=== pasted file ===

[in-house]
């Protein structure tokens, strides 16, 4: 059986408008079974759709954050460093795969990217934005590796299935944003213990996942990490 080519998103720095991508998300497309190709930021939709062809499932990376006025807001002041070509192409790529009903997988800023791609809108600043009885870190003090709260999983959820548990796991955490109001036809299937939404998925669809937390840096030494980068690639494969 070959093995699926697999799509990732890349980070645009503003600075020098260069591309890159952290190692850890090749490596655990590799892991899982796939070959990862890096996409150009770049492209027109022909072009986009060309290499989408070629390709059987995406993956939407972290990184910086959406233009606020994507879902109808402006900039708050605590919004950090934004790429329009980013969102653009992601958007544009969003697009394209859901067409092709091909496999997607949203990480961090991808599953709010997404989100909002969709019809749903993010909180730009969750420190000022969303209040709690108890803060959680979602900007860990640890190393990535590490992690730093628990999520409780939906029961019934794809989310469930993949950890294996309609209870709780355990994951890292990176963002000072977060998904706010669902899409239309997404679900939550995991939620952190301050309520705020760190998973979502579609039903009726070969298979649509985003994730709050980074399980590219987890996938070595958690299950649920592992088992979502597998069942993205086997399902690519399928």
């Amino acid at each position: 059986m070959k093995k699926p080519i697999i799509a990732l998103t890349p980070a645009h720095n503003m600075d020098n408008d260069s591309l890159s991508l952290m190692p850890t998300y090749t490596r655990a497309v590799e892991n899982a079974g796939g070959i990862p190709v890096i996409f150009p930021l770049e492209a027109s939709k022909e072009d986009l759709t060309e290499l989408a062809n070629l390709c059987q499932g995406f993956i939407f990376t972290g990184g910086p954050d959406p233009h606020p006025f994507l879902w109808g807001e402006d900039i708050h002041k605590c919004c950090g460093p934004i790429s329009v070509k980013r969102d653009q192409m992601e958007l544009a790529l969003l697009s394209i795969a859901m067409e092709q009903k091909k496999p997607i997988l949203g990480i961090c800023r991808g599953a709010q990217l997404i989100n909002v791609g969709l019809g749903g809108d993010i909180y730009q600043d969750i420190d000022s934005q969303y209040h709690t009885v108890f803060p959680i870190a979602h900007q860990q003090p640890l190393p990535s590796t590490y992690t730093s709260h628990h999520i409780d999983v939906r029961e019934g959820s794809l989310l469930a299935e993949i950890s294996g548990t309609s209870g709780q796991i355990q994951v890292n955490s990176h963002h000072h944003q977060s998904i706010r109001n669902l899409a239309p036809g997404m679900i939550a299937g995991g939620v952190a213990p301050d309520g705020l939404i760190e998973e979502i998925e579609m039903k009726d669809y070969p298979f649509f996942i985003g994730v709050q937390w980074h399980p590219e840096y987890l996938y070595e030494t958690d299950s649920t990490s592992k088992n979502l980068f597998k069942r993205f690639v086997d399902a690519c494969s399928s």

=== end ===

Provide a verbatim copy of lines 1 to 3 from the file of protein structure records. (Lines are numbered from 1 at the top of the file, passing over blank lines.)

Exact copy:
[in-house]
């Protein structure tokens, strides 16, 4: 059986408008079974759709954050460093795969990217934005590796299935944003213990996942990490 080519998103720095991508998300497309190709930021939709062809499932990376006025807001002041070509192409790529009903997988800023791609809108600043009885870190003090709260999983959820548990796991955490109001036809299937939404998925669809937390840096030494980068690639494969 070959093995699926697999799509990732890349980070645009503003600075020098260069591309890159952290190692850890090749490596655990590799892991899982796939070959990862890096996409150009770049492209027109022909072009986009060309290499989408070629390709059987995406993956939407972290990184910086959406233009606020994507879902109808402006900039708050605590919004950090934004790429329009980013969102653009992601958007544009969003697009394209859901067409092709091909496999997607949203990480961090991808599953709010997404989100909002969709019809749903993010909180730009969750420190000022969303209040709690108890803060959680979602900007860990640890190393990535590490992690730093628990999520409780939906029961019934794809989310469930993949950890294996309609209870709780355990994951890292990176963002000072977060998904706010669902899409239309997404679900939550995991939620952190301050309520705020760190998973979502579609039903009726070969298979649509985003994730709050980074399980590219987890996938070595958690299950649920592992088992979502597998069942993205086997399902690519399928």
């Amino acid at each position: 059986m070959k093995k699926p080519i697999i799509a990732l998103t890349p980070a645009h720095n503003m600075d020098n408008d260069s591309l890159s991508l952290m190692p850890t998300y090749t490596r655990a497309v590799e892991n899982a079974g796939g070959i990862p190709v890096i996409f150009p930021l770049e492209a027109s939709k022909e072009d986009l759709t060309e290499l989408a062809n070629l390709c059987q499932g995406f993956i939407f990376t972290g990184g910086p954050d959406p233009h606020p006025f994507l879902w109808g807001e402006d900039i708050h002041k605590c919004c950090g460093p934004i790429s329009v070509k980013r969102d653009q192409m992601e958007l544009a790529l969003l697009s394209i795969a859901m067409e092709q009903k091909k496999p997607i997988l949203g990480i961090c800023r991808g599953a709010q990217l997404i989100n909002v791609g969709l019809g749903g809108d993010i909180y730009q600043d969750i420190d000022s934005q969303y209040h709690t009885v108890f803060p959680i870190a979602h900007q860990q003090p640890l190393p990535s590796t590490y992690t730093s709260h628990h999520i409780d999983v939906r029961e019934g959820s794809l989310l469930a299935e993949i950890s294996g548990t309609s209870g709780q796991i355990q994951v890292n955490s990176h963002h000072h944003q977060s998904i706010r109001n669902l899409a239309p036809g997404m679900i939550a299937g995991g939620v952190a213990p301050d309520g705020l939404i760190e998973e979502i998925e579609m039903k009726d669809y070969p298979f649509f996942i985003g994730v709050q937390w980074h399980p590219e840096y987890l996938y070595e030494t958690d299950s649920t990490s592992k088992n979502l980068f597998k069942r993205f690639v086997d399902a690519c494969s399928s």